Women Peacemakers Program Netherlands
Established in 1997,the Women Peacemakers Program (WPP) works to support and empower women peace activists with its activities focusing on Education and Training; Regional and Global Networking; Documentation and Dissemination; as well as Gender Mainstreaming. The WPP actively advocates the recognition of women’s experiences of war and conflict and the integration of a gender perspective in peacebuilding processes. The WPP recognizes that it is crucial to consider ideas about masculinities and femininities when taking a gender perspective on peacebuilding.
Since 2002, the WPP has been training women activists in gender-sensitive active nonviolence, through its Training of Trainers Program (ToT). In 2003, the WPP started including sessions on “Masculinities” in its annual ToTs for women peacemakers, and those have been met with much enthusiasm.
In 2009, in response to women’s voices in the field, the WPP initiated a pilot ToT “Overcoming Violence: Exploring Masculinities, Violence, and Peacebuilding” for male peace activists, to:
- explore the concept of masculinities in relation to issues of violence and peace;
- train male peacebuilders in gender-sensitive nonviolent peace-building;
- create a pool of male gender-sensitive active nonviolence trainers who work together with women peacemakers on peacebuilding through gender-sensitive active nonviolence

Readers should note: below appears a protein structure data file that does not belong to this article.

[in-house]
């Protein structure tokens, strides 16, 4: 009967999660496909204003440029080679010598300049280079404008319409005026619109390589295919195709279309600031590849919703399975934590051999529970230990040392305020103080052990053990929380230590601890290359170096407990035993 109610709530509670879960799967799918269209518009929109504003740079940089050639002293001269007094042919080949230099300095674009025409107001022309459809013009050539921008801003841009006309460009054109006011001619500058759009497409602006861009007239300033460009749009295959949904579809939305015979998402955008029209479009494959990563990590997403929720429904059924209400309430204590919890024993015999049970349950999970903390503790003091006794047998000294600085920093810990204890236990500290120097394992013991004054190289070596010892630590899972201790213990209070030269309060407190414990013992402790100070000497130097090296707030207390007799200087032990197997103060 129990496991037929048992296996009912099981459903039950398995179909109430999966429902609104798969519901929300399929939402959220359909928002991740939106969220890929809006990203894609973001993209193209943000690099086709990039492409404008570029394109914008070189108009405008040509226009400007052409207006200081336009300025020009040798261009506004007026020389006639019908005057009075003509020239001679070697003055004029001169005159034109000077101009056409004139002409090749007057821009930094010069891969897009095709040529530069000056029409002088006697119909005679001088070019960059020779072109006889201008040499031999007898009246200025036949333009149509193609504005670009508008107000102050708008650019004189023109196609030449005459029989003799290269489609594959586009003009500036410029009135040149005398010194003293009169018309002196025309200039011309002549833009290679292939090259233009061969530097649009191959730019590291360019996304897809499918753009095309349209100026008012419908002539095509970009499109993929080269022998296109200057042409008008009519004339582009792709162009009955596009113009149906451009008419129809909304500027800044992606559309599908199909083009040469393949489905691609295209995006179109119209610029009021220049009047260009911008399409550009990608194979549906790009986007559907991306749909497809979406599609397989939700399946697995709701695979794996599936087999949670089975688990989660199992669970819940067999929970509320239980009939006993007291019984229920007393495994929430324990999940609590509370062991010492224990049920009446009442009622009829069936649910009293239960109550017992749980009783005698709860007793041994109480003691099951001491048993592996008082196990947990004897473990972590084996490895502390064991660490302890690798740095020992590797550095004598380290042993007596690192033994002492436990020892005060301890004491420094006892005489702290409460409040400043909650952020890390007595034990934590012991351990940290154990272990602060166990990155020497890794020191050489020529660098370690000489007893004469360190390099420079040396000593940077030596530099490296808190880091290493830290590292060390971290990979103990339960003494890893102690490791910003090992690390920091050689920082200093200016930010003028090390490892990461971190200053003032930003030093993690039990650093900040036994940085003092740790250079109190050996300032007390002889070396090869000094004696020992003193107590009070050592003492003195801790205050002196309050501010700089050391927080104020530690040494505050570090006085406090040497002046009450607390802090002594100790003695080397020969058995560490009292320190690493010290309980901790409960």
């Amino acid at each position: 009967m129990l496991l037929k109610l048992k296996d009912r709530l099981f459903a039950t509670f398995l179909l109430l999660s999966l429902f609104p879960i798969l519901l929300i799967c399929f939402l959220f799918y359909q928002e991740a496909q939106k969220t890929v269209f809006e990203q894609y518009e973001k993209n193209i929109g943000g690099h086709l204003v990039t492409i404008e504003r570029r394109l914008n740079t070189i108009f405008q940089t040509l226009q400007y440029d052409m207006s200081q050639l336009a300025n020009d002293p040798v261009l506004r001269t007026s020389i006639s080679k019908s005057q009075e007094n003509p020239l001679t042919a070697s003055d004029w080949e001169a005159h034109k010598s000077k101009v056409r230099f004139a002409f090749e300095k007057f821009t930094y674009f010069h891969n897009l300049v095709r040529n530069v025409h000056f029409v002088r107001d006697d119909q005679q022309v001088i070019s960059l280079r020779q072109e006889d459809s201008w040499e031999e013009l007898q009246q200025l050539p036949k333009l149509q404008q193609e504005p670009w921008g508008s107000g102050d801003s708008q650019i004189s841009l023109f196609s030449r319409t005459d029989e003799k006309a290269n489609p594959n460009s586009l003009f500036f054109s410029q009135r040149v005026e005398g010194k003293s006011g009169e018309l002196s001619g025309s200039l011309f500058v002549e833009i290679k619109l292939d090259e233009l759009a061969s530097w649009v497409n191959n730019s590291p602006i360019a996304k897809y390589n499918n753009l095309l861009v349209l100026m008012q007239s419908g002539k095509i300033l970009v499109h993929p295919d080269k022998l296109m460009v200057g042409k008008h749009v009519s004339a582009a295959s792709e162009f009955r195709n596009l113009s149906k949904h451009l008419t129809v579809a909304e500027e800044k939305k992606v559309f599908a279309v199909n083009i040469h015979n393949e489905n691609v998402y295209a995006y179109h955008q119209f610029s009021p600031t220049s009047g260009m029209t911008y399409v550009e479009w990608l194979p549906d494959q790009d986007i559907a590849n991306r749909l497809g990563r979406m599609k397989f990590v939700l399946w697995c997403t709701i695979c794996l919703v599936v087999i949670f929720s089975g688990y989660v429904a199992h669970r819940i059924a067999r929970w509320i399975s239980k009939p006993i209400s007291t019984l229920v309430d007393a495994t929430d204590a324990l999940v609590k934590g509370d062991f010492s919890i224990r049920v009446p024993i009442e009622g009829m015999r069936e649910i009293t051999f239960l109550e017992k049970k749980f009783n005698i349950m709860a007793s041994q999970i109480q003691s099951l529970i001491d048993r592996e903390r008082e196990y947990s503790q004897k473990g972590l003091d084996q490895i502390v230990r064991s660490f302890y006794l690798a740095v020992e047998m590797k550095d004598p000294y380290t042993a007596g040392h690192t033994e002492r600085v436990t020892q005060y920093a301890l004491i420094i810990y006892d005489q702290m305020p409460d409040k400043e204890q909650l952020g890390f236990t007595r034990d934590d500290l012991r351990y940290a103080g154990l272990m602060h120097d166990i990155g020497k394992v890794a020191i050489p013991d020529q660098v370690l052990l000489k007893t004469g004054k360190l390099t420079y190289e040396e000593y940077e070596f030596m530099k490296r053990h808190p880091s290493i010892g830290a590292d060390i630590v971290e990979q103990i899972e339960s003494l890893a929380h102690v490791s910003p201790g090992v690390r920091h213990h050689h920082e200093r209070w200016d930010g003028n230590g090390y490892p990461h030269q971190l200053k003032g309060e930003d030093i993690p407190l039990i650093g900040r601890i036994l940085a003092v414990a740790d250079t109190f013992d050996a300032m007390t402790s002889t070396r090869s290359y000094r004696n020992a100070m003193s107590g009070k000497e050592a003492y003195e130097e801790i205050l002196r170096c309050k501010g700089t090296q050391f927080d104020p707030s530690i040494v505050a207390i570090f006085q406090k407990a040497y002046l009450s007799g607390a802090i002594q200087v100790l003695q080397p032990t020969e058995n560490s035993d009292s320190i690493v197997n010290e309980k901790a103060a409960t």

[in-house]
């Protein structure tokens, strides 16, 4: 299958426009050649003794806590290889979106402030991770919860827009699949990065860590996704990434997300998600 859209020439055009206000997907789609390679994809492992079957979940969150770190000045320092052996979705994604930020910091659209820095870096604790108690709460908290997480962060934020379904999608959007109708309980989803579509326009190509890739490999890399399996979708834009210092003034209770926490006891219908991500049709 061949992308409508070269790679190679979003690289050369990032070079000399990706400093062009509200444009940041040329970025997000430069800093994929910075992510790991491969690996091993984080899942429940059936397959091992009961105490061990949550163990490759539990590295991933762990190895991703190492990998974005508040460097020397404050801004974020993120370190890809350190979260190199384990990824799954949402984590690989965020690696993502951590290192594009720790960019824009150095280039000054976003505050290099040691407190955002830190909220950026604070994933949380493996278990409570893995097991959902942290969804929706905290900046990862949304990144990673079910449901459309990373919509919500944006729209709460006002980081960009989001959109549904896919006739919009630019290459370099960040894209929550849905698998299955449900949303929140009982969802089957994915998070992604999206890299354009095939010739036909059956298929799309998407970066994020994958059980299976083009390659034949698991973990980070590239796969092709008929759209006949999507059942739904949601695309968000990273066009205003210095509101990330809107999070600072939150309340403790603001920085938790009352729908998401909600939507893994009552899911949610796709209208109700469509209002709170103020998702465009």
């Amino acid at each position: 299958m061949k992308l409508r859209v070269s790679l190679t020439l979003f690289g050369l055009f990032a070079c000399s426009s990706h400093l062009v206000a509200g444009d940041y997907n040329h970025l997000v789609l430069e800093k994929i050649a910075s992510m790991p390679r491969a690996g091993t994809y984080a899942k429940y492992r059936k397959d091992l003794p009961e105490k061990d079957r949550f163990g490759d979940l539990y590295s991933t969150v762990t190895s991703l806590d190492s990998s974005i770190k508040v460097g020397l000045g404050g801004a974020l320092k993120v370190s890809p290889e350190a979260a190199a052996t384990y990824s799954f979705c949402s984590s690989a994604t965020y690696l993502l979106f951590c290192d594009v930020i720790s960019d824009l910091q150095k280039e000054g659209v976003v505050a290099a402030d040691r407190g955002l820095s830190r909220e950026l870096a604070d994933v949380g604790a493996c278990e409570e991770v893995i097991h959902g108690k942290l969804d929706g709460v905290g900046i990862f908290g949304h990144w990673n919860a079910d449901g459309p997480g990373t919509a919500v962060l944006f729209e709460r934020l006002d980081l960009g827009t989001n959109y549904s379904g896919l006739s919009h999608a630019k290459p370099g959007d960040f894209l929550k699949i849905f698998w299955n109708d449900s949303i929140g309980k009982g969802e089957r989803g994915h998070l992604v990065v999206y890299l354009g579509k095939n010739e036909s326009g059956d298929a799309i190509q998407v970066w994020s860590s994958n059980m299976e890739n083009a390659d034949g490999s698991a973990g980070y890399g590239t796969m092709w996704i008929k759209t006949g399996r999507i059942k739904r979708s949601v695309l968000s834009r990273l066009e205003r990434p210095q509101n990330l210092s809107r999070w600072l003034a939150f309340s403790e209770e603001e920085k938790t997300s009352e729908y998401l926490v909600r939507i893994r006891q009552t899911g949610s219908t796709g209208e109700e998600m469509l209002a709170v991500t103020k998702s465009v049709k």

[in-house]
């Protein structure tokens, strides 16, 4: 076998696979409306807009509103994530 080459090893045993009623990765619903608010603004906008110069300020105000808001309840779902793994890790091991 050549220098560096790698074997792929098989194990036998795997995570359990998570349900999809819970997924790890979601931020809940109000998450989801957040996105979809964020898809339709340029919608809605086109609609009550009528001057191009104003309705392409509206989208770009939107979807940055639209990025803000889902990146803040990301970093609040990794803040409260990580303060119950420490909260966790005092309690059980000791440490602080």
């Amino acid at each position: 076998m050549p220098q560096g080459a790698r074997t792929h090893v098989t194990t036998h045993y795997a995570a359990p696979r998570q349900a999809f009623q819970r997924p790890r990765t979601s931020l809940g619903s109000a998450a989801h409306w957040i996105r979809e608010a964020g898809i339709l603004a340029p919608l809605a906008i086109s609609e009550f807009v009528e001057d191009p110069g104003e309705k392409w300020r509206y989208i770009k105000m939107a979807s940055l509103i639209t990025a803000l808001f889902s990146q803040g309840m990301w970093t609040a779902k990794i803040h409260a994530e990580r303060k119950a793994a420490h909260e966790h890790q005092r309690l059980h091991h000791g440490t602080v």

This ToT brought together 19 men from 17 countries. Upon returning home from the first block of the ToT cycle (2009 training), the male participant was linked to a female support person from his own region and/or country who supported him in the development and implementation of his follow-up plan. After a few months, the participant returns for the second block of the ToT cycle (2010 training).
In the upcoming five years (2011-2015), the WPP will continue to support the empowerment of gender-sensitive women and men for the transformation of conflict through active nonviolence, through its activities; including Nonviolence Education and Training (which involves Building Skills and Knowledge on Gender-Sensitive Active Nonviolence (GSANV) ), regional and global capacity building and networking, and activities particularly focusing on engendering the peace movement.
Advocacy for the integration of a holistic gender perspective into peacebuilding, with particular emphasis on the importance of women’s empowerment and male involvement, supported by a feminist perspective on peace and security, will be crucial. The upcoming years, we will also include a focus on the constructive role faith-based peacebuilding can play in countering religious fundamentalism and armed conflict, and the need for a gender perspective in this.